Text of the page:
Bringing Toolholders Up To Speed

For the Wichita, Kansas, division of aircraft manufacturer Boeing, one aspect of effective high speed machining is finding the right balance. The division machines aluminum at speeds ranging from 15,000 to 40,000 rpm. To cut at these high speeds as effectively as possible, Boeing uses both pre-balanced and balanceable toolholders.

Case Study From: 9/15/2000 Modern Machine Shop

Click Image to Enlarge

A balanceable toolholder

At Boeing Wichita, using high spindle speeds effectively calls for both balanced and balanceable toolholders. An example of the latter is shown.

Balanceable toolholder

At Boeing Wichita, using high spindle speeds effectively calls for both balanced and balanceable toolholders. An example of the latter is shown.

For the Wichita, Kansas, division of aircraft manufacturer Boeing, one aspect of effective high speed machining is finding the right balance. The division machines aluminum at speeds ranging from 15,000 to 40,000 rpm. To cut at these high speeds as effectively as possible, Boeing uses both pre-balanced and balanceable toolholders.

Pre-balanced toolholders are manufactured to a particular balance level up to a particular speed and are only balanced by the end user with the removal of metal from the toolholder. Although more economical, this method can be limited, inconsistent and not easily performed. With ever-increasing spindle speeds, the overall balance of the toolholder, cutting tool and retention stud assembly become more crucial.

Balanceable toolholders are also manufactured to a particular balance level up to a particular speed. They feature an adjustment system that allows for re-balancing without metal removal. Through the use of a toolholder balancing system, these toolholders can be re-balanced according to the customer's tight tolerances.

Boeing Wichita was doing OK with the toolholders it was using but wanted to run more effectively at high speeds. So Boeing decided to invest in products from Lyndex Corp. (Northbrook, Illinois) through Manufacturing Tools and Supplies. Among the products were the company's "HSBalance" balanceable toolholders. A series of drilled and tapped holes that is parallel to the centerline of the toolholder allows screws and weights to be added or removed to compensate for imbalance in the tool and to fine-tune precision balance. Because of the positioning of the adjustment holes, the screws are not subject to centrifugal force. "Our technique results in a holder that's as close to absolute balance as possible," says Frank Fullone, vice president/general manager, Lyndex.

Along with improving productivity, the use of a balanceable toolholder balanced to the appropriate specifications during high speed machining can decrease chatter and vibration, positively affecting the life of the spindle, the life of the cutting tool and the surface finish. "High speed machining and balanceable toolholders are a necessary combination," Mr. Fullone continues. "Particular accuracies and finishes are not achievable with a standard toolholder."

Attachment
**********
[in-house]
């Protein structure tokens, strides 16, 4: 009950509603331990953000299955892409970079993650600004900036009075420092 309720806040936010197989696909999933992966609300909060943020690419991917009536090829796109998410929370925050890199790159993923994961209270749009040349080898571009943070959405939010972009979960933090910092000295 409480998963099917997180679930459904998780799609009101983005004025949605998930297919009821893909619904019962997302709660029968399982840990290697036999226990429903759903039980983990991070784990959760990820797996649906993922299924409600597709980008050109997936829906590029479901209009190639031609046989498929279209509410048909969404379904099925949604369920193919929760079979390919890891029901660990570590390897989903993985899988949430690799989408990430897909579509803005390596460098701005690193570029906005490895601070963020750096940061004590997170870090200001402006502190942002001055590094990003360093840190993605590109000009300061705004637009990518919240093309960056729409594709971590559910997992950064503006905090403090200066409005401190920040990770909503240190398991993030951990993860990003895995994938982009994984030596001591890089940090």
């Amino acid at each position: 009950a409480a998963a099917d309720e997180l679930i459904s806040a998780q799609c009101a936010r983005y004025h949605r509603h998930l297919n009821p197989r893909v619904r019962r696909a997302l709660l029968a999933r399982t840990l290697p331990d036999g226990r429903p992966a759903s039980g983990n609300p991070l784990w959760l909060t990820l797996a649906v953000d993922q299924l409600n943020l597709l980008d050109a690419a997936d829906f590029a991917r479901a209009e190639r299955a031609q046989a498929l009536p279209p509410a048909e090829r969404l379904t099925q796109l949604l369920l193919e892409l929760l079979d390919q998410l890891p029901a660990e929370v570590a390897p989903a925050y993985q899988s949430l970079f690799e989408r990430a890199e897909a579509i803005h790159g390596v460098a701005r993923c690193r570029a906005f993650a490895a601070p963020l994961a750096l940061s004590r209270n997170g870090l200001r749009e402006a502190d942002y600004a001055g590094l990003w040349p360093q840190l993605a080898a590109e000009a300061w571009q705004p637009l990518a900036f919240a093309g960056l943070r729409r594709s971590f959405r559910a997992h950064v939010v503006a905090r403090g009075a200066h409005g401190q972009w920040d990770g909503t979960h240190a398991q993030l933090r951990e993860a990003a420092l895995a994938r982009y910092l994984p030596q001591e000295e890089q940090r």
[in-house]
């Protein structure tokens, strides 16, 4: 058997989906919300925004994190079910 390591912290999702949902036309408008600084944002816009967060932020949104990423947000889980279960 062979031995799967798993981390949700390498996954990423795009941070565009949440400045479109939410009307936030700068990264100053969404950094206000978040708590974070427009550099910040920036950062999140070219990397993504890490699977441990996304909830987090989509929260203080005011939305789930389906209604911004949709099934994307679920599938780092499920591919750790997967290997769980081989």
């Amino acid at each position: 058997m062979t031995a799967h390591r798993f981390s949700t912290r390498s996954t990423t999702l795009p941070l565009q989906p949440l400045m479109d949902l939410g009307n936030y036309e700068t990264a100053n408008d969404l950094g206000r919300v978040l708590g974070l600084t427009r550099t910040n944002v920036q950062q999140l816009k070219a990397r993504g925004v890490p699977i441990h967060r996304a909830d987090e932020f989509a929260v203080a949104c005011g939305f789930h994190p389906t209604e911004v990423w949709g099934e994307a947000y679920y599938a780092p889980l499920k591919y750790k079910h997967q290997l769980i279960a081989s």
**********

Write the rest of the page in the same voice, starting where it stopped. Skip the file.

Boeing's Wichita division specializes in manufacturing 737 airplanes. To produce these planes, Boeing now uses thousands of Lyndex products—about 75 percent of its offering—including standard CAT 40 adapters, HSK adapters and BT tapers, milling chucks, and some right angle heads. Along with high speed, Boeing's applications also require long gauge length toolholders, sometimes up to 14 inches, used for Boeing's deep pocket work.

"We use Lyndex in just about every application you can think of," says Larry McAdow, equipment engineer of Boeing Wichita. In a toolholder, Boeing experts look for taper quality, balance quality and longevity. "Lyndex consistently meets our criteria," Mr. McAdow says.

"Adapters are like perishable tools for Boeing...at the end of two years they replace them," explains Lee Ward, distributor for Manufacturing Tools and Supplies.

Over half of Boeing's orders from Lyndex are custom. Boeing provides dimensions and puts in a request to Lyndex. Lyndex then notifies the end-user if functional or safety issues arise. If the request can be met, drawings are supplied within a week. Boeing then reviews the blueprint to confirm that it meets gauge length and tolerance requirements. Upon approval, the order is processed and the product is delivered.

"Today applications are more specialized, so customers depend on technical support," says Mr. Ward. "If Lyndex offers something that doesn't meet Boeing requirements, they're good at changing the configuration."

Comments are reviewed by moderators before they appear to ensure they meet Modern Machine Shop’s submission guidelines.
blog comments powered by Disqus
MMS ONLINE
Channel Partners
  • Techspex